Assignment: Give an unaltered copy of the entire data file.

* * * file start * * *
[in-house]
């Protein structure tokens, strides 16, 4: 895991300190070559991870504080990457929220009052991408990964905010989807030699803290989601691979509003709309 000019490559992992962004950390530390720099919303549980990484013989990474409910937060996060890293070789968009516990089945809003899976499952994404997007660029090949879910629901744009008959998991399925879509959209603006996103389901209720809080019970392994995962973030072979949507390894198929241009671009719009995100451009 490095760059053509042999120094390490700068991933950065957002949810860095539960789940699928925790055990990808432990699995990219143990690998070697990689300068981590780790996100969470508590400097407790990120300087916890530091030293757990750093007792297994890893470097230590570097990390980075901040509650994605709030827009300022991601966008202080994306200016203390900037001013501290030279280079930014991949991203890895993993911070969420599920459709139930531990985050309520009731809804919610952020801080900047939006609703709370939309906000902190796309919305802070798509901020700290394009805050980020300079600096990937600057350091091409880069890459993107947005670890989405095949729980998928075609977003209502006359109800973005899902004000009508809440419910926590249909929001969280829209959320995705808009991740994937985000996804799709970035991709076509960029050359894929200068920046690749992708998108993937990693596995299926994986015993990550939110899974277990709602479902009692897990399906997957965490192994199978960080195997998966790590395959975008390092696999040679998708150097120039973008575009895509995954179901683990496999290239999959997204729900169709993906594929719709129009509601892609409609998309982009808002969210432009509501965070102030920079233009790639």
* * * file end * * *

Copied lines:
[in-house]
């Protein structure tokens, strides 16, 4: 895991300190070559991870504080990457929220009052991408990964905010989807030699803290989601691979509003709309 000019490559992992962004950390530390720099919303549980990484013989990474409910937060996060890293070789968009516990089945809003899976499952994404997007660029090949879910629901744009008959998991399925879509959209603006996103389901209720809080019970392994995962973030072979949507390894198929241009671009719009995100451009 490095760059053509042999120094390490700068991933950065957002949810860095539960789940699928925790055990990808432990699995990219143990690998070697990689300068981590780790996100969470508590400097407790990120300087916890530091030293757990750093007792297994890893470097230590570097990390980075901040509650994605709030827009300022991601966008202080994306200016203390900037001013501290030279280079930014991949991203890895993993911070969420599920459709139930531990985050309520009731809804919610952020801080900047939006609703709370939309906000902190796309919305802070798509901020700290394009805050980020300079600096990937600057350091091409880069890459993107947005670890989405095949729980998928075609977003209502006359109800973005899902004000009508809440419910926590249909929001969280829209959320995705808009991740994937985000996804799709970035991709076509960029050359894929200068920046690749992708998108993937990693596995299926994986015993990550939110899974277990709602479902009692897990399906997957965490192994199978960080195997998966790590395959975008390092696999040679998708150097120039973008575009895509995954179901683990496999290239999959997204729900169709993906594929719709129009509601892609409609998309982009808002969210432009509501965070102030920079233009790639």